In comes Brian Croser, the founder and former owner of Adelaide Hills based Petaluma winery, with his view of the problem. He believes that the 2,000-odd Australian vintners are the originators of first-class Australian wine and have been the creators of the outstanding international image of their produce. The large companies, the corporates, have benefited from this positive image and “sailed on it”. However they mainly produce commodity wines of inferior quality which they dump on world markets, thereby destroying the reputation of fine Australian wines.

Whether this is true or not is certainly debatable. Everyone who extended their plantings in the hope of a larger marketshare is somehow to blame. However, finally we can hear another tune, not heard before and the public conversation has not only become more colourful but also more pluralistic, which is good for everyone.

If we have to pull out 40,000 ha of grape vines, they should come from various sources. If one of the four big companies would go and leave the sector, a lot could be gained for the remaining producers. Alternatively, small producers could pull out. What would be better for the country? this is a question not easily answered.

We will see small, medium as well as big companies leaving the industry. Many small family businesses will have their niche and will thrive regardless of the downturn of the sector. Others will close down, especially fruit producers who are at the end of the value chain (actually they are at the start of it). Also some of the investor and dividend driven schemes will come to an end. Vineyards and wineries will be hard to sell for some time to come. The big corporates will clean up their portfolios, they might de-invest in wine production and move into other segments of the beverage industry. Lower average profits in wine making will make other investments relatively more profitable. The wine sector will remain unattactive for young professionals for a while until the pendulum swings back, and the cycle of boom and bust will start all over again.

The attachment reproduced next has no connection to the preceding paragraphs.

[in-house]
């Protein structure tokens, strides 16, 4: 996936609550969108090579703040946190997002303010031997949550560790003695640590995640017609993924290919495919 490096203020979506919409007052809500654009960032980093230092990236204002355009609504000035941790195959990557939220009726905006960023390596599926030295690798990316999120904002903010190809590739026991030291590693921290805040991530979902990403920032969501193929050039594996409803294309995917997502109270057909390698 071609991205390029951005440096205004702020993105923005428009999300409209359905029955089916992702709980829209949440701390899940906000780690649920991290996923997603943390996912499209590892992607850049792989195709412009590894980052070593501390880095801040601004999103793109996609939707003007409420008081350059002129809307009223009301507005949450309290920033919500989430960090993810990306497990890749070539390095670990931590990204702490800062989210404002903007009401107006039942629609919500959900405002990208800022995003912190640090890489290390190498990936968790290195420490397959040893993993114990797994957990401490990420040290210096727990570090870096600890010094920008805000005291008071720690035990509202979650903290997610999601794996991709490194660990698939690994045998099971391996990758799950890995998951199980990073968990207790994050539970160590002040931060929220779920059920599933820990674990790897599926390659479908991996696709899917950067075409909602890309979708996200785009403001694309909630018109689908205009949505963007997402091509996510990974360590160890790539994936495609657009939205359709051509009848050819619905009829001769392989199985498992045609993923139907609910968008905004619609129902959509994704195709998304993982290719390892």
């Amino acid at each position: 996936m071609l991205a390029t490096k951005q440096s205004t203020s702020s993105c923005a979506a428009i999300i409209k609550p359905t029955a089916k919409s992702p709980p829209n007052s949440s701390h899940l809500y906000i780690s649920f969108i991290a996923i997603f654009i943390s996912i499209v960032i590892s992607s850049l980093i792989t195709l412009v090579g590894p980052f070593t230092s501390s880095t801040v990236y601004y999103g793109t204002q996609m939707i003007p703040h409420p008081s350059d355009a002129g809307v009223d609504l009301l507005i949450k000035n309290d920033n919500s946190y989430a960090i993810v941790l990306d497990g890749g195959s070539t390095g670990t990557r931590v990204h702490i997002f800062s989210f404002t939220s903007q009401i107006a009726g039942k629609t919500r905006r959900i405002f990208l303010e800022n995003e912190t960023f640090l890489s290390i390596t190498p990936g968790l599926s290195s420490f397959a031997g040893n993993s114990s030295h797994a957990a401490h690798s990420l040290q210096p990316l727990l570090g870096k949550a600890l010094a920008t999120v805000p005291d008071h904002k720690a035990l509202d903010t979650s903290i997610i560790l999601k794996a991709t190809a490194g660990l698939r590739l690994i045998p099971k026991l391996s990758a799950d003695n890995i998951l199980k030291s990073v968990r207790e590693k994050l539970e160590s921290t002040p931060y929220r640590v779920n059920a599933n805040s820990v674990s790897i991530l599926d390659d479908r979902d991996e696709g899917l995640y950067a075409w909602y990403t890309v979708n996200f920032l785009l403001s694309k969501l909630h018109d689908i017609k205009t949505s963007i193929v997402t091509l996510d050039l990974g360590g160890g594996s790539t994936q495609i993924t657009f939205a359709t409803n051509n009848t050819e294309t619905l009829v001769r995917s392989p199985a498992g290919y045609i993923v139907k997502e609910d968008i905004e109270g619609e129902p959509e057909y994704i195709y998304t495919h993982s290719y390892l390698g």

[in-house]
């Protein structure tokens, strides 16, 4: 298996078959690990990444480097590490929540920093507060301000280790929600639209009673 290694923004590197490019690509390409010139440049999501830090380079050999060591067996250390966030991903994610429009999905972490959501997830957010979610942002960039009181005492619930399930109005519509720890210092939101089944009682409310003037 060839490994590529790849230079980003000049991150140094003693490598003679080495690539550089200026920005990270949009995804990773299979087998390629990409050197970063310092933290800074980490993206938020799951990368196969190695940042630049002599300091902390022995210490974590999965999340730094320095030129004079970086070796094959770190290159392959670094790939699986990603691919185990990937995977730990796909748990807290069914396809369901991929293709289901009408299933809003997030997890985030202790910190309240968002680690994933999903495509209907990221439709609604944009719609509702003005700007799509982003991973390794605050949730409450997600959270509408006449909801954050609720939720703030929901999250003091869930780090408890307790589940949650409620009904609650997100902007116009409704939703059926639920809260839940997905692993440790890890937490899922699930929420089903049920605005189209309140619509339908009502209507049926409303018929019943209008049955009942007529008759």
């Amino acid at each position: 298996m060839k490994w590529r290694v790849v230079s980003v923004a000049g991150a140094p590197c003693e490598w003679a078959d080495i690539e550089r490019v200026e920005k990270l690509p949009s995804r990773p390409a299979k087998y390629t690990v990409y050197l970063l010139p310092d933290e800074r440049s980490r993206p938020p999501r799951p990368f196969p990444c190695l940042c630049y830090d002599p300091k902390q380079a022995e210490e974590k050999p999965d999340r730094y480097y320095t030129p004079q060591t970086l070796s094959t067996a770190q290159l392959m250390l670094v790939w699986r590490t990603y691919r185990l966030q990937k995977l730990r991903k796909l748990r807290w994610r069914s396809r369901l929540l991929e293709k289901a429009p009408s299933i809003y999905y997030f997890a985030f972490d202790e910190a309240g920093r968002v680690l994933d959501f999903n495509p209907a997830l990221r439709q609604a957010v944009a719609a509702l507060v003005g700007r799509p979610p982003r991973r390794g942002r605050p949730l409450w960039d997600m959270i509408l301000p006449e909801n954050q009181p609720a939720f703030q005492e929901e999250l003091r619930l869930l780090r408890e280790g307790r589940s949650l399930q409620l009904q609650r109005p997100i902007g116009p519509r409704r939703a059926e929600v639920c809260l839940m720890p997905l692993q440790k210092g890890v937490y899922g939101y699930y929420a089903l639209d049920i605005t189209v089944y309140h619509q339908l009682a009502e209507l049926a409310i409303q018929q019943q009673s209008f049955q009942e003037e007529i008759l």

We at Two Hills Vineyard came too late to the party, and were caught out, so to say. I guess, we will go into hibernation and see what the prospects are in a couple of years time. I hope we can afford this strategy and that it will pay off some day when we can reduce costs and better market our produce. I remain optimistic and we will hang in there. Cheers to Two Hills wines!

Two Hills Vineyard, Glenburn


Friday again – ‘2003 Shaw and Smith Adelaide Hills Shiraz’

June 21, 2008

I was sick for a couple of days. There is a bad virus going around. I also seem to suffer from insomnia these days and its certainly not the European Soccer Championship which is causing the “insomnia”. My head spins in the night. There is so much preparation to do before we can leave for Bangkok.

But Friday night I felt a bit better and why not celebrate the end of the week with a beautiful glass of Australian red wine. I decided to open a bottle of ‘2003 Saw and Smith Adelaide Hills Shiraz’ (www.shawandsmith.com) which retails at the Duty free Show at Jalan Fatmawati (Bumi Ayu) for about US$ 30, not cheap indeed.

Here are my tasting notes:

Deep purple red colour in the glass, the wine has vibrant nose of raspberries, black currant, jam and jelly aromas, it is first peppery-spicy is the mouth, as typical for a Shiraz, than displays an intense, creamy, fat and rich aroma of wood berries, it is well balanced and ends with a long and intense finish. The wine has 14% alcohol.